Because of controversial land/mineral rights and other concessions, Swaziland had a triumviral administration in 1890 following the death of King Mbandzeni in 1889. This government represented the British, the Dutch republics and the Swazi people. In 1894 a convention placed Swaziland under the South African Republic as a protectorate. This continued under the rule of Ngwane V until the outbreak of the Second Boer War in October 1899. King Ngwane V died in December 1899 during incwala after the outbreak of the Boer war. His successor Sobhuza was four months old. Swaziland was indirectly involved in the war with various skirmishes between the British and the Boers occurring in the country until 1902.

In 1903, after British victory in the Anglo-Boer war, Swaziland became a British protectorate. Much of its early administration (for example, postal services) being carried out from South Africa until 1906 when the Transvaal colony was granted self-government. Following this, Swaziland was partitioned into European and non-European areas with the former being two-thirds of the total land. Sobhuza’s official coronation took place in December 1921 after the regency of Labotsibeni, who then led an unsuccessful deputation to the Privy council in London in 1922 regarding the issue of land rights.

In the period between 1923 and 1963, Sobhuza established the Swazi Commercial Amadoda which was to grant licenses to small businesses on the Swazi reserves and also established the Swazi National School to counter the dominance of the missions in education. His stature grew with time and the Swazi royal leadership was successful in resisting the weakening power of the British administration and the incorporation of Swaziland into the Union of South Africa.

swazi8

The constitution for independent Swaziland was promulgated by Britain in November 1963 under the terms of which legislative and executive councils were established. This development was opposed by the Swazi National Council (liqoqo). Despite such opposition, elections took place and the first Legislative Council of Swaziland was constituted on 9 September 1964. Changes to the original constitution proposed by the Legislative Council were accepted by Britain and a new constitution providing for a House of Assembly and Senate was drawn up. Elections under this constitution were held in 1967. Swaziland was then briefly a Protected State until 1968, when independence was regained.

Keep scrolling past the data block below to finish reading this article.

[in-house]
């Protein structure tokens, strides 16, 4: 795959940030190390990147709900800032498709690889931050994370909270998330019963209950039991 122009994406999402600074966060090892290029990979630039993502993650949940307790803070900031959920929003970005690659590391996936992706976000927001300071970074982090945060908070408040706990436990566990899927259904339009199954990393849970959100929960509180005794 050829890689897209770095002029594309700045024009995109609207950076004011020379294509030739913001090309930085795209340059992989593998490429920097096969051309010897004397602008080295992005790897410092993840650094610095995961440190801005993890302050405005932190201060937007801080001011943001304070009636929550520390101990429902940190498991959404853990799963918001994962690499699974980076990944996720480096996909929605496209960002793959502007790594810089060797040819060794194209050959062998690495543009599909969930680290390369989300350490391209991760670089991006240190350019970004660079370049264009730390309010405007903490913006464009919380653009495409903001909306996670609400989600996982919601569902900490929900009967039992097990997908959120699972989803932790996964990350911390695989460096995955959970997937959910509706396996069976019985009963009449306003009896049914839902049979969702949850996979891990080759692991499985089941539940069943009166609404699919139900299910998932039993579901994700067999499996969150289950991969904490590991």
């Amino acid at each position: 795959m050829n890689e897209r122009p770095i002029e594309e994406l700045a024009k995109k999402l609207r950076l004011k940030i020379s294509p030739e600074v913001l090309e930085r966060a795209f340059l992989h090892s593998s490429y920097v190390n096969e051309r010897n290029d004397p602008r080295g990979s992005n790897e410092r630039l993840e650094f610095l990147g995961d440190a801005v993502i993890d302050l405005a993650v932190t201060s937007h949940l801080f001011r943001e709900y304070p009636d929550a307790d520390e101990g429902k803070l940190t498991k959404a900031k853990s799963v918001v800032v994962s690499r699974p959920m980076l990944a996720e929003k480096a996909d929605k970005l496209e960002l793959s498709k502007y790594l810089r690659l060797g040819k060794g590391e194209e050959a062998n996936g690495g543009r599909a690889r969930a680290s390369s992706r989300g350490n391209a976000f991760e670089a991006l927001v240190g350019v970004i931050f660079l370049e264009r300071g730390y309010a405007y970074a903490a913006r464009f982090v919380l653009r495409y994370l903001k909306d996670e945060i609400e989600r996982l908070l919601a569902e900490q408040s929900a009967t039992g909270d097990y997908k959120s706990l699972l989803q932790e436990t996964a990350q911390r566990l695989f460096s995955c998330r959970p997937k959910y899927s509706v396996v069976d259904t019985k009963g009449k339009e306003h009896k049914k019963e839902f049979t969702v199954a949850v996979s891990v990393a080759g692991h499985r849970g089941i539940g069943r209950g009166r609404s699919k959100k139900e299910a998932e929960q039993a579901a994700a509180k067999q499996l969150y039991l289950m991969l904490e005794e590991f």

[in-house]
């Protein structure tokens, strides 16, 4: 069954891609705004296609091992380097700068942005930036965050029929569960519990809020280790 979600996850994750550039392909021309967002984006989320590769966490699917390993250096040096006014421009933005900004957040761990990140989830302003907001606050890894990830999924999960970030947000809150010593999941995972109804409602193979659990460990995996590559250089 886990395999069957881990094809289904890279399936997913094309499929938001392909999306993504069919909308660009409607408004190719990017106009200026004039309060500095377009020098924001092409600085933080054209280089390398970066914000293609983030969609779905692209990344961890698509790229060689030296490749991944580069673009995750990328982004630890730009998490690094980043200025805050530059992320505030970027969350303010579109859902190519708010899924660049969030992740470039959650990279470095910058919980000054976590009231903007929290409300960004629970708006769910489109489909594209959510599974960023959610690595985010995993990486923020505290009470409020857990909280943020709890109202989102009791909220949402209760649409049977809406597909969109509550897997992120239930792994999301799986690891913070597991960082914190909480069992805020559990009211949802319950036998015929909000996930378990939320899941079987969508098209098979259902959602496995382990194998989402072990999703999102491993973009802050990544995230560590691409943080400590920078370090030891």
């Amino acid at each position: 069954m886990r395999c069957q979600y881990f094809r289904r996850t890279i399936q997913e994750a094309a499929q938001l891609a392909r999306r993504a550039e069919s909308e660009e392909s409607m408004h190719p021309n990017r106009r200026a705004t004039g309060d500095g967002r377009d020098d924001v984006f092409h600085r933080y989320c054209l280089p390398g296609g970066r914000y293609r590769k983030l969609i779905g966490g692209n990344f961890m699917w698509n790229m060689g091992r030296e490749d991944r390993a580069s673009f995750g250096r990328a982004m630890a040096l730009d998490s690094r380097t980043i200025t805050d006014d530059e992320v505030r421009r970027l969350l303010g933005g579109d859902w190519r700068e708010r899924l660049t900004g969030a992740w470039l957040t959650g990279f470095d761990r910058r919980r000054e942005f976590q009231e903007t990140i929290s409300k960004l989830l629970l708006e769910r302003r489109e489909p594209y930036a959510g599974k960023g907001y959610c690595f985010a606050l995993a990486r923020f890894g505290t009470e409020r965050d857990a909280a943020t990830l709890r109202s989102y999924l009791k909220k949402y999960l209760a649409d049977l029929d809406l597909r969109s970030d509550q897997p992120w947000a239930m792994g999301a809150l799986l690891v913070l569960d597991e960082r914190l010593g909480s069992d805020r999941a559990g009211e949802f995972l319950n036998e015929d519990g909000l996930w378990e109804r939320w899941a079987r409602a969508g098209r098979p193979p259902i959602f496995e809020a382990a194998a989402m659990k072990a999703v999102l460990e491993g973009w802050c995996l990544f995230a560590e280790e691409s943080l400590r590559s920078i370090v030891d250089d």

Following the elections of 1973, the constitution of Swaziland was suspended by King Sobhuza II who thereafter ruled the country by decree until his death in 1982. At this point Sobhuza II had ruled Swaziland for 61 years. A regency followed his death, with Queen Regent Dzeliwe Shongwe being head of state until 1984 when she was removed by Liqoqo and replaced by Queen Mother Ntfombi Tfwala. Mswati III, the son of Ntfombi, was crowned king on 25 April 1986 as King and Ingwenyama of Swaziland.

At present human-rights problems in Swaziland include, according to a 2011 report by the U.S. State Department, “extrajudicial killings by security forces; mob killings; police use of torture, beatings, and excessive force on detainees; police impunity; arbitrary arrests and lengthy pretrial detention; arbitrary interference with privacy and home; restrictions on freedoms of speech and press and harassment of journalists; restrictions on freedoms of assembly, association, and movement; prohibitions on political activity and harassment of political activists; discrimination and violence against women; child abuse; trafficking in persons; societal discrimination against members of the lesbian, gay, bisexual, and transgender (LGBT) community; discrimination against mixed-race and white citizens; harassment of labor leaders; restrictions on worker rights; and child labor.”